More financial support is needed for young adults struggling with debt
Financial management is an ongoing challenge for most people, but worryingly, far too few under 25s are seeking advice when they fall into debt, a new survey has revealed.
This is the feedback North West water company United Utilities is hearing from the money advice community across the region, ahead of its annual affordability summit, which is being opened by Joe Anderson, Mayor of Liverpool on Monday, January 20 at the city’s St George’s Hall.
United Utilities is using this year’s summit, which will have representatives from debt advice charities, food banks, Credit Unions, Housing Associations and financial services such as utility providers and the banking sector from across the region to look at what more can be done to help young adults’ who are struggling with their finances, as well as continuing to support other customers who are struggling with their bills.
Louise Beardmore, customer services and people director at United Utilities, said: “The survey we did with the money advice community here in the North West showed that many young people are starting to build up debts soon after they turn 18 and very few seek expert advice on how to manage debt and borrowing.
“We’re currently helping more than 100,000 customers through our financial support schemes and since the last summit in January 2019 we have helped 13,000 people get out of debt with their water charges but like others we want to continue with early intervention so we can prevent customers falling behind in the first place and this includes having the right support for those under-25, building up debt now and worrying about money in their first few years of adult life.”
Supporting the event to emphasise ways organisations in the North West could better target and engage young people on money management is Iona Bain, an independent financial writer, speaker, broadcaster and founder of the award-winning Young Money Blog. She said: "Today, young people are thinking much more about their relationship with money. I have seen an explosion of financial apps, websites and books aimed at my generation since I started my blog eight years ago. But as well as creating confusion, these resources do not always have younger people's interests at heart, nor do they really solve the huge problem of financial inclusion.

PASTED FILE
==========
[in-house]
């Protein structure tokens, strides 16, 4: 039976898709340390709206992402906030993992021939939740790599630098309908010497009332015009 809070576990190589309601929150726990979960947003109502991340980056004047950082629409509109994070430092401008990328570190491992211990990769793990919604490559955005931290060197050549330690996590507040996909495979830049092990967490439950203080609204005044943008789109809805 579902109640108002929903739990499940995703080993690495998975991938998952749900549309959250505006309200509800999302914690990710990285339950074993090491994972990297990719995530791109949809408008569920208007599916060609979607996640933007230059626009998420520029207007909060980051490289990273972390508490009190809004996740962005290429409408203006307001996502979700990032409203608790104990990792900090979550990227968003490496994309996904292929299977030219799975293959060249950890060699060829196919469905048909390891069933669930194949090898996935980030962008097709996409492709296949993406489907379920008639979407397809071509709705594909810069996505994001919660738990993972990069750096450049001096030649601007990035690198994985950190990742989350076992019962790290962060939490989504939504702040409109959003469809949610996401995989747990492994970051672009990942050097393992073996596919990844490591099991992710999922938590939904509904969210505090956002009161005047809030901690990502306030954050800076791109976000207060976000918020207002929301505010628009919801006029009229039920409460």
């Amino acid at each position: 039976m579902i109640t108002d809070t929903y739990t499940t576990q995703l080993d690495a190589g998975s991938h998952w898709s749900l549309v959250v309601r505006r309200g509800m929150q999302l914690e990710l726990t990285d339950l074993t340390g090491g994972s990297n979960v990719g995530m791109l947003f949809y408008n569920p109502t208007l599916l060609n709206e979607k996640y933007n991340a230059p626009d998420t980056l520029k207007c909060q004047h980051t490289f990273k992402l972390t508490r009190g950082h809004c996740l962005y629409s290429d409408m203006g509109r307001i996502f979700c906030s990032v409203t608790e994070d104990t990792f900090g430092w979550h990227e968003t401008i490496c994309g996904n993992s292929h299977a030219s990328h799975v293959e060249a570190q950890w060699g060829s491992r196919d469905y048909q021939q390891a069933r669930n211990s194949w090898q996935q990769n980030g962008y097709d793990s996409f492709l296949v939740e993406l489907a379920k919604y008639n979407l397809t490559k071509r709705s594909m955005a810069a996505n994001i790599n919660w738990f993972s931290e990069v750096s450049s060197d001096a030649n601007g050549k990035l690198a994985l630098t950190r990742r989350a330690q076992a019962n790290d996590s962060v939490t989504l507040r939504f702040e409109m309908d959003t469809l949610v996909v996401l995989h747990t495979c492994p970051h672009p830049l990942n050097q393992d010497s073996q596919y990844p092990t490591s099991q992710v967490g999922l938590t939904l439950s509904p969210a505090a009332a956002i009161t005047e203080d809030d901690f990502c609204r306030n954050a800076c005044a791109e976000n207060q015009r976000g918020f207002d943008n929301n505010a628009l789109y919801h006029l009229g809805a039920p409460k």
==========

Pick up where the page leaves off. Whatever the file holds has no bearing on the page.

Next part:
“Responsible educators need to find a way to cut through the noise and offer balanced, independent and trustworthy advice so we can help those facing a financial crossroads. It's by no means a given that young people who are starting work or higher education have to sink into intractable debt or start missing crucial bills.
“I fully support United Utilities in its mission to encourage young people to get the advice they need at an early stage and coax them into developing a balanced, healthy approach to money management. I hope I can inspire attendees at the Affordability Summit and help them see a way forward."
Louise added: “This is the third Affordability event we have organised. From our point of view, if customers, whatever age, are struggling with water bills, they are likely to be struggling to pay most of their household bills. It can be difficult for a single organisation to make a widespread difference and we believe that a collaborative regional partnership can go way beyond what any one organisation could do alone. We can learn from each other and look for other opportunities.
“Last year we launched the North West Hardship Hub, a one-stop shop tool for financial advisors to use when looking to find financial schemes and support for people across the North West who have come to them for help. We also developed a new money management module in conjunction with Youth Focus, aimed specifically at the 18-25 year olds, which is currently being trialled across the region.”